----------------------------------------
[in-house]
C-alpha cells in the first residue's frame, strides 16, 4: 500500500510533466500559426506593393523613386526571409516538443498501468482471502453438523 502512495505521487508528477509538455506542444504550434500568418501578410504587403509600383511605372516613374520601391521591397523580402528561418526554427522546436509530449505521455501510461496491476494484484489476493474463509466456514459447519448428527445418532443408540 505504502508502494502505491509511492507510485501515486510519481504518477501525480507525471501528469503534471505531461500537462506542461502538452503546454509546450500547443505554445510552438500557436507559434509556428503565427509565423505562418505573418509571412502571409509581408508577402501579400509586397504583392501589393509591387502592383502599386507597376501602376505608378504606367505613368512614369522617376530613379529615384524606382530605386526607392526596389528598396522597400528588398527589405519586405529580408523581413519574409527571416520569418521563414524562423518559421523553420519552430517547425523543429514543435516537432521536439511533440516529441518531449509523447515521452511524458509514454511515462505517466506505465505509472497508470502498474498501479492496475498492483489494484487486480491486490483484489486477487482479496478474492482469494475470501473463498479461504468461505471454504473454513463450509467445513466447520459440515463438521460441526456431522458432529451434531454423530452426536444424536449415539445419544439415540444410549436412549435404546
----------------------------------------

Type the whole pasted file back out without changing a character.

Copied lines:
[in-house]
C-alpha cells in the first residue's frame, strides 16, 4: 500500500510533466500559426506593393523613386526571409516538443498501468482471502453438523 502512495505521487508528477509538455506542444504550434500568418501578410504587403509600383511605372516613374520601391521591397523580402528561418526554427522546436509530449505521455501510461496491476494484484489476493474463509466456514459447519448428527445418532443408540 505504502508502494502505491509511492507510485501515486510519481504518477501525480507525471501528469503534471505531461500537462506542461502538452503546454509546450500547443505554445510552438500557436507559434509556428503565427509565423505562418505573418509571412502571409509581408508577402501579400509586397504583392501589393509591387502592383502599386507597376501602376505608378504606367505613368512614369522617376530613379529615384524606382530605386526607392526596389528598396522597400528588398527589405519586405529580408523581413519574409527571416520569418521563414524562423518559421523553420519552430517547425523543429514543435516537432521536439511533440516529441518531449509523447515521452511524458509514454511515462505517466506505465505509472497508470502498474498501479492496475498492483489494484487486480491486490483484489486477487482479496478474492482469494475470501473463498479461504468461505471454504473454513463450509467445513466447520459440515463438521460441526456431522458432529451434531454423530452426536444424536449415539445419544439415540444410549436412549435404546